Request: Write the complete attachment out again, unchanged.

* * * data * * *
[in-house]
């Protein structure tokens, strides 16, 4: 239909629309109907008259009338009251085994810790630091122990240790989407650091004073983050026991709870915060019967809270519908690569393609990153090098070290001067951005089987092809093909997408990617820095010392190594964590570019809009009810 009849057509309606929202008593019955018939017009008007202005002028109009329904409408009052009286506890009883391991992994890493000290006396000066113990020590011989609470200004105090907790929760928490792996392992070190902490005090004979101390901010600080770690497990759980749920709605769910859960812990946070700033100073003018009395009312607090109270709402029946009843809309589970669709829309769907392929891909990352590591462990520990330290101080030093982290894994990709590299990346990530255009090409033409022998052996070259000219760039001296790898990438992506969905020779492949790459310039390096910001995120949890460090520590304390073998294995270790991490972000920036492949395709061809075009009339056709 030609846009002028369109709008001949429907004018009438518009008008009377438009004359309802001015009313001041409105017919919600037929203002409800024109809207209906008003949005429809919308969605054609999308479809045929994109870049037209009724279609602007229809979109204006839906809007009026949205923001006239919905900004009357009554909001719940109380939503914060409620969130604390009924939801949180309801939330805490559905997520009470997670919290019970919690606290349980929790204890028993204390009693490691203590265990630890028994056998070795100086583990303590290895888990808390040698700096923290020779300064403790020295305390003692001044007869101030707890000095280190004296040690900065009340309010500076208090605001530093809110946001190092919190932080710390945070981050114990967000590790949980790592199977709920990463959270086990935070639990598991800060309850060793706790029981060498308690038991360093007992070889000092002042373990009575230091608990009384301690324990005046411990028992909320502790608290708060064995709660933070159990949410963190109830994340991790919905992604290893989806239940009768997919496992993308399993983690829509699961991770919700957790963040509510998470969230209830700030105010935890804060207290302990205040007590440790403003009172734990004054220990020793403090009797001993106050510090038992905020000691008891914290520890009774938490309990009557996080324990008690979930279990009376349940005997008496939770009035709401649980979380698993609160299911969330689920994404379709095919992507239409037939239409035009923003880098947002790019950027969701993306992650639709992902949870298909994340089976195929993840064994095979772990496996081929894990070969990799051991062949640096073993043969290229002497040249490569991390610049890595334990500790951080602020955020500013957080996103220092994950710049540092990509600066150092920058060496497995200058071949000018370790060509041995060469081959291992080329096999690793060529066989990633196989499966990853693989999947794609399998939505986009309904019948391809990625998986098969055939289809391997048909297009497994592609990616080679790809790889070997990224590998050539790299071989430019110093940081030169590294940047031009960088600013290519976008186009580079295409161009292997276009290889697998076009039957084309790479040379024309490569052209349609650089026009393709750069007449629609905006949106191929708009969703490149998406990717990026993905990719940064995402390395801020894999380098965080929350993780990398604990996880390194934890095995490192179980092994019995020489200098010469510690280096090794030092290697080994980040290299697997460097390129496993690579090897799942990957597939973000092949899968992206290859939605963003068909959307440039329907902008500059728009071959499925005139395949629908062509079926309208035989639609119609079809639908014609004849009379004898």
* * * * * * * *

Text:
[in-house]
């Protein structure tokens, strides 16, 4: 239909629309109907008259009338009251085994810790630091122990240790989407650091004073983050026991709870915060019967809270519908690569393609990153090098070290001067951005089987092809093909997408990617820095010392190594964590570019809009009810 009849057509309606929202008593019955018939017009008007202005002028109009329904409408009052009286506890009883391991992994890493000290006396000066113990020590011989609470200004105090907790929760928490792996392992070190902490005090004979101390901010600080770690497990759980749920709605769910859960812990946070700033100073003018009395009312607090109270709402029946009843809309589970669709829309769907392929891909990352590591462990520990330290101080030093982290894994990709590299990346990530255009090409033409022998052996070259000219760039001296790898990438992506969905020779492949790459310039390096910001995120949890460090520590304390073998294995270790991490972000920036492949395709061809075009009339056709 030609846009002028369109709008001949429907004018009438518009008008009377438009004359309802001015009313001041409105017919919600037929203002409800024109809207209906008003949005429809919308969605054609999308479809045929994109870049037209009724279609602007229809979109204006839906809007009026949205923001006239919905900004009357009554909001719940109380939503914060409620969130604390009924939801949180309801939330805490559905997520009470997670919290019970919690606290349980929790204890028993204390009693490691203590265990630890028994056998070795100086583990303590290895888990808390040698700096923290020779300064403790020295305390003692001044007869101030707890000095280190004296040690900065009340309010500076208090605001530093809110946001190092919190932080710390945070981050114990967000590790949980790592199977709920990463959270086990935070639990598991800060309850060793706790029981060498308690038991360093007992070889000092002042373990009575230091608990009384301690324990005046411990028992909320502790608290708060064995709660933070159990949410963190109830994340991790919905992604290893989806239940009768997919496992993308399993983690829509699961991770919700957790963040509510998470969230209830700030105010935890804060207290302990205040007590440790403003009172734990004054220990020793403090009797001993106050510090038992905020000691008891914290520890009774938490309990009557996080324990008690979930279990009376349940005997008496939770009035709401649980979380698993609160299911969330689920994404379709095919992507239409037939239409035009923003880098947002790019950027969701993306992650639709992902949870298909994340089976195929993840064994095979772990496996081929894990070969990799051991062949640096073993043969290229002497040249490569991390610049890595334990500790951080602020955020500013957080996103220092994950710049540092990509600066150092920058060496497995200058071949000018370790060509041995060469081959291992080329096999690793060529066989990633196989499966990853693989999947794609399998939505986009309904019948391809990625998986098969055939289809391997048909297009497994592609990616080679790809790889070997990224590998050539790299071989430019110093940081030169590294940047031009960088600013290519976008186009580079295409161009292997276009290889697998076009039957084309790479040379024309490569052209349609650089026009393709750069007449629609905006949106191929708009969703490149998406990717990026993905990719940064995402390395801020894999380098965080929350993780990398604990996880390194934890095995490192179980092994019995020489200098010469510690280096090794030092290697080994980040290299697997460097390129496993690579090897799942990957597939973000092949899968992206290859939605963003068909959307440039329907902008500059728009071959499925005139395949629908062509079926309208035989639609119609079809639908014609004849009379004898």